Autonomic control of bronchial blood flow and airway dimensions during strenuous exercise in sheep

A. Quail, S. McIlveen, Robert Bishop, D. McLeod, R. Gunther, J. Davis, L. Talken, D. Cottee, G. Parsons, S. White

Research output: Contribution to journalArticlepeer-review

7 Scopus citations


Background: During exercise and recovery the transient and steady-state changes in autonomic activity regulating lower airway blood flow and dimensions are unknown. The aim of this study was to define changes in bronchial blood flow (Qbr) and dimensions during moderate and strenuous exercise, and to analyse the role of vagal and sympathetic nerves. Methods: Nine ewes (34-44 kg) underwent left thoracotomy during general anaesthesia (thiopentone/isoflurane) and either (5 sheep=Group 1) a pulsed Doppler transducer was placed on the bronchial artery, or (4 sheep=Group 2) a pulsed Doppler transducer was placed on the bronchial artery, and transit-time and single crystal sonomicrometers were mounted on the left main bronchus. These measured continuously Qbr, bronchial circumference (Circbr) and wall thickness (Thbr). Aortic pressure (Pa) and central venous pressure catheters were placed in the superficial cervical artery and vein. Trained sheep exercised on a horizontal treadmill, i.e. Group 1, moderate exercise 2.2 mph over 1.6, 6 min recovery, for analysis of changes in Qbr before and after cholinoceptor blockade; Group 2, strenuous exercise 4.4 mph over 2, 10 min recovery for analysis of changes in Qbr and airway dimensions, before and after cholinoceptor plus α1-, α2-adrenoceptor blockade. β-adrenoceptor systems were intact. Results: In Group 1 during moderate exercise Pa and heart rate (HR) rose. Qbr and blood flow conductance (Cbr) fell immediately to 83% (P < 0.001) before returning toward resting levels, but fell when exercise ceased to 89% (P < 0.01) before recovering. Prior cholinoceptor blockade abolished the immediate fall in Qbr and Cbr, but not the recovery vasoconstriction. Later in recovery the bronchial bed dilated progressively over 6 min (P < 0.05). In Group 2 during strenuous exercise Pa and HR rose substantially. Qbr and Cbr fell to 68% and 54% (P < 0.001), respectively, and there was early vasoconstriction in recovery. Circbr fell immediately and remained at 93% (P < 0.01), and did not recover fully when exercise ceased. Thbr did not change during or after exercise. Prior cholinoceptor plus α-adrenoceptor block caused Pa and Qbr to fall slightly during exercise, but the bronchovascular constriction during and after exercise was abolished, as was circumferential shortening in the airway. Conclusions: At exercise onset and steady-state, resetting the arterial baroreflex upward in sheep increases parasympathetic cholinergic vasoconstrictor activity and causes bronchial wall and bronchovascular smooth muscle contraction in concert with sympathetic adrenergic constriction of systemic vascular beds. Whether the known sigmoid baroreflex control of tracheal smooth muscle tension at rest is extended to tracheobronchial smooth muscle and its circulation during exercise is yet to be determined.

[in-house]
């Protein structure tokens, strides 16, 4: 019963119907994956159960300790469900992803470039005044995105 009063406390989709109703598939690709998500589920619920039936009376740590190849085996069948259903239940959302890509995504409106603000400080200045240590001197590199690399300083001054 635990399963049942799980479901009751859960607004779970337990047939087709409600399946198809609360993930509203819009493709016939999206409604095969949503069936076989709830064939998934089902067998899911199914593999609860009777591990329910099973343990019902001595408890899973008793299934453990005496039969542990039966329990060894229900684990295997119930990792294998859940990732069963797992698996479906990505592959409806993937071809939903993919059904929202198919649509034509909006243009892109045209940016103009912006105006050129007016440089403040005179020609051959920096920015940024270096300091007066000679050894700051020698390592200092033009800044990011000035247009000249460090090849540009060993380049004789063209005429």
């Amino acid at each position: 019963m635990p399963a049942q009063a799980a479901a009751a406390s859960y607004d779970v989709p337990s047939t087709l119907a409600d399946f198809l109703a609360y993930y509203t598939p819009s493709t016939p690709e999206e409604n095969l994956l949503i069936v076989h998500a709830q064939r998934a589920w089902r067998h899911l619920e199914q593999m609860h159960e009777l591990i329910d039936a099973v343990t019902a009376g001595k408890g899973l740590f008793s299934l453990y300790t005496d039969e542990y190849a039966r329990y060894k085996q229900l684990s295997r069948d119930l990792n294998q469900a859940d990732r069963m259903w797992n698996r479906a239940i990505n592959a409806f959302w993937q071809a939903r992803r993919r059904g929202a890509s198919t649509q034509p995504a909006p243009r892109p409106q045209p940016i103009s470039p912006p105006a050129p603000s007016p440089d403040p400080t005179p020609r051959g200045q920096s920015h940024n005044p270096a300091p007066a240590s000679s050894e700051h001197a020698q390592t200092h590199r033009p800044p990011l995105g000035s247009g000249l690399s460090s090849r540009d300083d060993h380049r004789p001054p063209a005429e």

Original languageEnglish (US)
Pages (from-to)190-199
Number of pages10
JournalPulmonary Pharmacology and Therapeutics
Issue number2
StatePublished - Apr 1 2007
Externally publishedYes


  • Airway circumference
  • Airway wall thickness
  • Alpha-adrenoceptors
  • Autonomic control
  • Awake sheep
  • Baroreflex resetting
  • Bronchial blood flow
  • Cholinoceptors
  • Exercise
  • Sonomicrometry
  • Sympathetic nerves
  • Vagus nerve

ASJC Scopus subject areas

  • Pulmonary and Respiratory Medicine
  • Biochemistry, medical
  • Pharmacology (medical)


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